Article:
Among women who carry pathogenic mitochondrial DNA (mtDNA) point mutations and healthy oocyte donors, what are the levels of support for developing oocyte mitochondrial replacement therapy (OMRT) to prevent transmission of mtDNA mutations?
The majority of mtDNA carriers and oocyte donors support the development of OMRT techniques to prevent transmission of mtDNA diseases.
Point mutations of mtDNA cause a variety of maternally inherited human diseases that are frequently disabling and often fatal. Recent developments in (OMRT) as well as pronuclear transfer between embryos offer new potential options to prevent transmission of mtDNA disease. However, it is unclear whether the non-scientific community will approve of embryos that contain DNA from three people.
Between 1 June 2012 through 12 February 2015, we administered surveys in cross-sectional studies of 92 female carriers of mtDNA point mutations and 112 healthy oocyte donors.
The OMRT carrier survey was completed by 92 female carriers of an mtDNA point mutation. Carriers were recruited through the North American Mitochondrial Disease Consortium (NAMDC), the United Mitochondrial Disease Foundation (UMDF), patient support groups, research and private patients followed at the Columbia University Medical Center (CUMC) and patients' referrals of maternal relatives. The OMRT donor survey was completed by 112 women who had donated oocytes through a major ITALIC! in vitro fertilization clinic.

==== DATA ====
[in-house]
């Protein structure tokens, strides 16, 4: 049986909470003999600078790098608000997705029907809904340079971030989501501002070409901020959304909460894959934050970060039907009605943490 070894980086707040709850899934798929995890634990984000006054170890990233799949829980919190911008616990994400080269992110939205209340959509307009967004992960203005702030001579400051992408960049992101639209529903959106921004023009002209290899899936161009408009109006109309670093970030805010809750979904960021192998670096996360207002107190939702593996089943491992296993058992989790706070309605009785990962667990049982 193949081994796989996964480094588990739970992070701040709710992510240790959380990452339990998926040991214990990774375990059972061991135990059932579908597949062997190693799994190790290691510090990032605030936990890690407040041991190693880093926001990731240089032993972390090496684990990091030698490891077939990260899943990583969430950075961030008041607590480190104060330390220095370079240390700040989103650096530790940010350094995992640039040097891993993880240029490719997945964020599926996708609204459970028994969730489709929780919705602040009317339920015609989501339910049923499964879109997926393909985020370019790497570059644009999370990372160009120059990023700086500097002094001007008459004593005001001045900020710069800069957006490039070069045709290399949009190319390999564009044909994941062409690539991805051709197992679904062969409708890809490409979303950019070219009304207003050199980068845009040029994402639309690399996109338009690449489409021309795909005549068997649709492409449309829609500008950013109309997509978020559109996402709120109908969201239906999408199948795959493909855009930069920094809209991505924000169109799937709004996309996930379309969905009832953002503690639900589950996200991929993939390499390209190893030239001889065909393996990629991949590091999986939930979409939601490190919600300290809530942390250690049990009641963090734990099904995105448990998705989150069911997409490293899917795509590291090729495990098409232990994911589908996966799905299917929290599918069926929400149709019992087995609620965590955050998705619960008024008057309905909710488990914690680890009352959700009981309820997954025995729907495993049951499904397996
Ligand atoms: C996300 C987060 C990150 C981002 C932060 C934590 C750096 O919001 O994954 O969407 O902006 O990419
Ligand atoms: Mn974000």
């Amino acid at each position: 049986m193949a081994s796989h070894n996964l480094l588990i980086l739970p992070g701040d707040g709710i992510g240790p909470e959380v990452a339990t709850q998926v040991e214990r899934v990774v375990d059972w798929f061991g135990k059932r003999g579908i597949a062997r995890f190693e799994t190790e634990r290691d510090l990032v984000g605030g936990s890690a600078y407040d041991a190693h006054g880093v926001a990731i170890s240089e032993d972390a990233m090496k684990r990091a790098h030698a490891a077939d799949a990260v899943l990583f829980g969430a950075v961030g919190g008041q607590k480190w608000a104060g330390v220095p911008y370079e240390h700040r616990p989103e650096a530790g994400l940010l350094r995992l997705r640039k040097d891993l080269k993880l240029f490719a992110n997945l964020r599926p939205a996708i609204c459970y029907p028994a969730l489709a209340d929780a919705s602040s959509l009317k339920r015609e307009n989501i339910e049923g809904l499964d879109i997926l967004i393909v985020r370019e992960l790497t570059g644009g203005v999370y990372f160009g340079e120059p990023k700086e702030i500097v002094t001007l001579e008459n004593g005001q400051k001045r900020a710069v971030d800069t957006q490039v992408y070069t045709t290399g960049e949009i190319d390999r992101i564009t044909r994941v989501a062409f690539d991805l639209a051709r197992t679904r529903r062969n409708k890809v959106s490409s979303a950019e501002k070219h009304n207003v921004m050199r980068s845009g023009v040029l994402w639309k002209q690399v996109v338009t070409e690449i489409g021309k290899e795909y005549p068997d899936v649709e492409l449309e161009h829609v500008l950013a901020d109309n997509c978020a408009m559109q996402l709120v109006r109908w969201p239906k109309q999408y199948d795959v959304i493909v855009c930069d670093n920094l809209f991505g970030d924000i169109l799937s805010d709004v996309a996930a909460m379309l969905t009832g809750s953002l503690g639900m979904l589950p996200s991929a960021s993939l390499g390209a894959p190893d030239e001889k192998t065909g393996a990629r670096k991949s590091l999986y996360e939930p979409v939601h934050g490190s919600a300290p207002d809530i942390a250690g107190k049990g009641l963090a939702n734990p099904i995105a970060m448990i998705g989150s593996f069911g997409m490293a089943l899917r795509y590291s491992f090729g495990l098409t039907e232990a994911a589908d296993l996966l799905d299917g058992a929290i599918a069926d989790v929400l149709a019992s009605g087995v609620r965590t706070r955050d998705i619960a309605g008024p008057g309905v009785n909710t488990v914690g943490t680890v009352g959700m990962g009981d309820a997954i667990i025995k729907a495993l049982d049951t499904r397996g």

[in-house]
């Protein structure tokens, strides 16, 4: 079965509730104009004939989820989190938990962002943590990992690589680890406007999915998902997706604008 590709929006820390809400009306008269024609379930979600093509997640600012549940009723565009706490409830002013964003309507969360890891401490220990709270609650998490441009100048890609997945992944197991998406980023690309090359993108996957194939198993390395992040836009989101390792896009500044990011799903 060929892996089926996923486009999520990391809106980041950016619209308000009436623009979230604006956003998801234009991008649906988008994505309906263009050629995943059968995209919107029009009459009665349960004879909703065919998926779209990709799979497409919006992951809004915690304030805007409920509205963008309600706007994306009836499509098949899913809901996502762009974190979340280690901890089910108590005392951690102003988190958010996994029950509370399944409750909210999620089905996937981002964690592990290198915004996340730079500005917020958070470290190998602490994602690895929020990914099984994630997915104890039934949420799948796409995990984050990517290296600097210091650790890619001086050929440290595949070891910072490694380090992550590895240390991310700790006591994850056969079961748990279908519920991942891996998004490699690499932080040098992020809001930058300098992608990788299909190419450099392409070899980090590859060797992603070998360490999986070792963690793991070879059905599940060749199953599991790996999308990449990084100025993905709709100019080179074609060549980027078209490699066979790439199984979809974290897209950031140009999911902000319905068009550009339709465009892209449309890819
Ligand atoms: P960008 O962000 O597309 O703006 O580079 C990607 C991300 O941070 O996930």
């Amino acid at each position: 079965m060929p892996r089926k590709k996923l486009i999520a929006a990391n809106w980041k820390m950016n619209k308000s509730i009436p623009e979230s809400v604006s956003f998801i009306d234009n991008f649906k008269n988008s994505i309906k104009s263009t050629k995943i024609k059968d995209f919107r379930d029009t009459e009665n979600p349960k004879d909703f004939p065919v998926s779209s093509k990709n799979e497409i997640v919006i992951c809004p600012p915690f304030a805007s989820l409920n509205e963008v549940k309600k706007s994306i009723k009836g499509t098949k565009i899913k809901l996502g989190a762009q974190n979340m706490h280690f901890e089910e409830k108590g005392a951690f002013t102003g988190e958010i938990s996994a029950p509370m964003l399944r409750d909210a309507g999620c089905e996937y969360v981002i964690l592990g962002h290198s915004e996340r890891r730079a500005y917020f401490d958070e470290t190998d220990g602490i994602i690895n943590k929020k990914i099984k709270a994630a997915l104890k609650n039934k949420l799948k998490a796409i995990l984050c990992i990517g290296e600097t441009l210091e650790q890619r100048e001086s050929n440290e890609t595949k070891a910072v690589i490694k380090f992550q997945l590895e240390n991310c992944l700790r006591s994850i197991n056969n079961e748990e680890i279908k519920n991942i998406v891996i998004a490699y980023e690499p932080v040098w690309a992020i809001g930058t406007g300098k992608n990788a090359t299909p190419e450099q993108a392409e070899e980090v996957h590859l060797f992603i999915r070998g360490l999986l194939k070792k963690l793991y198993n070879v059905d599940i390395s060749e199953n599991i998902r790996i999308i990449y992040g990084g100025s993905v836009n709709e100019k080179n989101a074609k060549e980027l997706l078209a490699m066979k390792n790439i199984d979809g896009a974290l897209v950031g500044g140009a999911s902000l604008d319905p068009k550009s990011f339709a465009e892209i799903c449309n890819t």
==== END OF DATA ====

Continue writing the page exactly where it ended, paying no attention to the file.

All carriers surveyed were aware that they could transmit the mutation to their offspring, with 78% (35/45) of women, who were of childbearing age, indicating that the risk was sufficient to consider not having children, and 95% (87/92) of all carriers designating that the development of this technique was important and worthwhile. Of the 21 surveyed female carriers considering childbearing, 20 (95%) considered having their own biological offspring somewhat or very important and 16 of the 21 respondents (76%) were willing to donate oocytes for research and development. Of 112 healthy oocyte donors who completed the OMRT donor survey, 97 (87%) indicated that they would donate oocytes for generating a viable embryo through OMRT.
Many of the participants were either patients or relatives of patients who were already enrolled in a research-oriented database, or who sought care in a tertiary research university setting, indicating a potential sampling bias. The survey was administered to a select group of individuals, who carry, or are at risk for carrying, mtDNA point mutations. These individuals are more likely to have been affected by the mutation or have witnessed first-hand the devastating effects of these mutations. It has not been established whether the general public would be supportive of this work. This survey did not explicitly address alternatives to OMRT.
This is the first study indicating a high level of interest in the development of these methods among women affected by the diseases or who are at risk of carrying mtDNA mutations as well as willingness of most donors to provide oocytes for the development of OMRT.
This work was conducted under the auspices of the NAMDC (Study Protocol 7404). NAMDC (U54NS078059) is part of the NCATS Rare Diseases Clinical Research Network (RDCRN). RDCRN is an initiative of the Office of Rare Diseases Research (ORDR) and NCATS. NAMDC is funded through a collaboration between NCATS, NINDS, NICHD and NIH Office of Dietary Supplements. The work was also supported by the Bernard and Anne Spitzer Fund and the New York Stem Cell Foundation (NYSCF). Dr Hirano has received research support from Santhera Pharmaceuticals and Edison Pharmaceuticals for studies unrelated to this work. None of the other authors have conflicts of interest.